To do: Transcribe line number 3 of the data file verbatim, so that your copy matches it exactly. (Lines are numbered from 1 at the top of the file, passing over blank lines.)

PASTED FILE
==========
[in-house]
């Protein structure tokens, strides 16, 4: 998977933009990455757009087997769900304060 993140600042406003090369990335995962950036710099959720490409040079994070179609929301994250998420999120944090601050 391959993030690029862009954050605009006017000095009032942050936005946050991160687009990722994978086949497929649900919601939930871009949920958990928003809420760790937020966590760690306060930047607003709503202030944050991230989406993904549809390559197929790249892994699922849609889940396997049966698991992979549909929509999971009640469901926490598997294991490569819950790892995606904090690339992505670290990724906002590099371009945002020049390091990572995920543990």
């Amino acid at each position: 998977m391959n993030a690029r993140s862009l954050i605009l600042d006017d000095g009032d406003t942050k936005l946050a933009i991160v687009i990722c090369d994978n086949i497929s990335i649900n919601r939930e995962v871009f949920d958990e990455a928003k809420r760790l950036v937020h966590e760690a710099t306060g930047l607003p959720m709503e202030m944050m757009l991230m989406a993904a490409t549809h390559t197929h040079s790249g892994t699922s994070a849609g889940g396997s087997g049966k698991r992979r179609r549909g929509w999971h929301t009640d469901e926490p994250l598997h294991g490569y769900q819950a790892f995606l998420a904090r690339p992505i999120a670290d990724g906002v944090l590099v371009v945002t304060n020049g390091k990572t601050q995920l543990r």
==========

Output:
């Amino acid at each position: 998977m391959n993030a690029r993140s862009l954050i605009l600042d006017d000095g009032d406003t942050k936005l946050a933009i991160v687009i990722c090369d994978n086949i497929s990335i649900n919601r939930e995962v871009f949920d958990e990455a928003k809420r760790l950036v937020h966590e760690a710099t306060g930047l607003p959720m709503e202030m944050m757009l991230m989406a993904a490409t549809h390559t197929h040079s790249g892994t699922s994070a849609g889940g396997s087997g049966k698991r992979r179609r549909g929509w999971h929301t009640d469901e926490p994250l598997h294991g490569y769900q819950a790892f995606l998420a904090r690339p992505i999120a670290d990724g906002v944090l590099v371009v945002t304060n020049g390091k990572t601050q995920l543990r």